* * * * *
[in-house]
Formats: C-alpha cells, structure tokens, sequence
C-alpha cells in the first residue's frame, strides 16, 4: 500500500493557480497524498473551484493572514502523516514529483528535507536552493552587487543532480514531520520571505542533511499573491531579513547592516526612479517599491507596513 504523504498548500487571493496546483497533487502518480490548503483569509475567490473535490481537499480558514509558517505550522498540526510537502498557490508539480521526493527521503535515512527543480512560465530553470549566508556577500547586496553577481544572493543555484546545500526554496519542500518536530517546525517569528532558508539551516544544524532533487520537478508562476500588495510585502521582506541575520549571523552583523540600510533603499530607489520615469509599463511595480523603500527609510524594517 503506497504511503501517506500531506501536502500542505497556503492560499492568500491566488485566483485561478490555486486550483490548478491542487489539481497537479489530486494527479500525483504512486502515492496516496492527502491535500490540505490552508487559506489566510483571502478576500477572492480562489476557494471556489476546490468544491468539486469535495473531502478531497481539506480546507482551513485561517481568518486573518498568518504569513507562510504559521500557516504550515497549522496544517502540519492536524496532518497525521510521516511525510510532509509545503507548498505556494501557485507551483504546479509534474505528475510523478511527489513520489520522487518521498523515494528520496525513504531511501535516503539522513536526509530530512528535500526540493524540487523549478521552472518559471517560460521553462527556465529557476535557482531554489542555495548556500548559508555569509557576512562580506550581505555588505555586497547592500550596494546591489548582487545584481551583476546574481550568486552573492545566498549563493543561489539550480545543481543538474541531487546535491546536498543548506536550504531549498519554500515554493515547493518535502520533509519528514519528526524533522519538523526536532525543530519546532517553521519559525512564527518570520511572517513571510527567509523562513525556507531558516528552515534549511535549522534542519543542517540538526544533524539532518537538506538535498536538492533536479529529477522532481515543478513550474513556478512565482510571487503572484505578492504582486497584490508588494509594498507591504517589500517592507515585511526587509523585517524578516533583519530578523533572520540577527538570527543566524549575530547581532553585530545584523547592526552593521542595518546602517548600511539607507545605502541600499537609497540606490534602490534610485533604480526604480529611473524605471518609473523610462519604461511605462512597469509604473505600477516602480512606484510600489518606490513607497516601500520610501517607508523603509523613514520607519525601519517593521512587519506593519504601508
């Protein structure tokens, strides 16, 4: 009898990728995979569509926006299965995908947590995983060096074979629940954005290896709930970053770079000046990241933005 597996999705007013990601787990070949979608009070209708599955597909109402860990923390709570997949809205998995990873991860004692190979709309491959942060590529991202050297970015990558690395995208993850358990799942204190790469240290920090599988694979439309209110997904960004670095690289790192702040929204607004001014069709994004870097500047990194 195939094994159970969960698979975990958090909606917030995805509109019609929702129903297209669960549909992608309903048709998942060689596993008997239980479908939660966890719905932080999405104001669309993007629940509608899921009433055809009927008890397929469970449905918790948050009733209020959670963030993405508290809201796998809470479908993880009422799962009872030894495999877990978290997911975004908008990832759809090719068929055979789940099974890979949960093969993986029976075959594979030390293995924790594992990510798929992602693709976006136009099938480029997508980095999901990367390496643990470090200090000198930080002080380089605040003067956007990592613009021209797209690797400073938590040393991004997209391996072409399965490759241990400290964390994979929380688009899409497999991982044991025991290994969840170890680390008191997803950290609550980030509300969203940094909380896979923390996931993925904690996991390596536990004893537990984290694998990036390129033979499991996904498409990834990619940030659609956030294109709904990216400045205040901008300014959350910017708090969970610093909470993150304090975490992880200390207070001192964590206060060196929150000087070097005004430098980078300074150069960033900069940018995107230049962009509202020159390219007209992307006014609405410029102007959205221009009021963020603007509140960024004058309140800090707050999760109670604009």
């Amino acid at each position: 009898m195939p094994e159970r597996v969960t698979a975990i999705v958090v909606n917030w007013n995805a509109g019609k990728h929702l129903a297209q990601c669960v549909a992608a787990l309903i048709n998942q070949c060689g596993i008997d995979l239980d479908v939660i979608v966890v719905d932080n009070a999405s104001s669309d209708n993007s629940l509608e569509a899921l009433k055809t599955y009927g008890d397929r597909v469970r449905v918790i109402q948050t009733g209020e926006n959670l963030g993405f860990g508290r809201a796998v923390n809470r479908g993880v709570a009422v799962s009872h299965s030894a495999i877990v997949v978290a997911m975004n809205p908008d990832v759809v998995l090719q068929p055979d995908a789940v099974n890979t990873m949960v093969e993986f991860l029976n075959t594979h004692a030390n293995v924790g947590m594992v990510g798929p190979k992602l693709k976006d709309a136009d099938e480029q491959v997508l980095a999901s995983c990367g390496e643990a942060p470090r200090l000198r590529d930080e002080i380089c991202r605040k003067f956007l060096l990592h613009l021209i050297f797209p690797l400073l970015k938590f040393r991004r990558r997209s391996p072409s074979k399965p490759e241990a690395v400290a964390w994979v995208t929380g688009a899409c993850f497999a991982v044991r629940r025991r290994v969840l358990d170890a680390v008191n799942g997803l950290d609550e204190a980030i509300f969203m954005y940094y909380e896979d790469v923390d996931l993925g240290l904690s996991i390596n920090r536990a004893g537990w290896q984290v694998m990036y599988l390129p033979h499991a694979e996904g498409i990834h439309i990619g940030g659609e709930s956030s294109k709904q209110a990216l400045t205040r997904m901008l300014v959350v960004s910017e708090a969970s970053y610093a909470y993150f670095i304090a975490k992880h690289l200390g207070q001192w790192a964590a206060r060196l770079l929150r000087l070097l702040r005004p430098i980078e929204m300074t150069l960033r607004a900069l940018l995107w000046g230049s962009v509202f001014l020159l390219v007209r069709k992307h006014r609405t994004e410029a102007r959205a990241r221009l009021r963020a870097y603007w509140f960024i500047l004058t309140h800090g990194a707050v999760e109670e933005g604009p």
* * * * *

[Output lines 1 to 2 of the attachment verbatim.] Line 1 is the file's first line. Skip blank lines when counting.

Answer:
[in-house]
Formats: C-alpha cells, structure tokens, sequence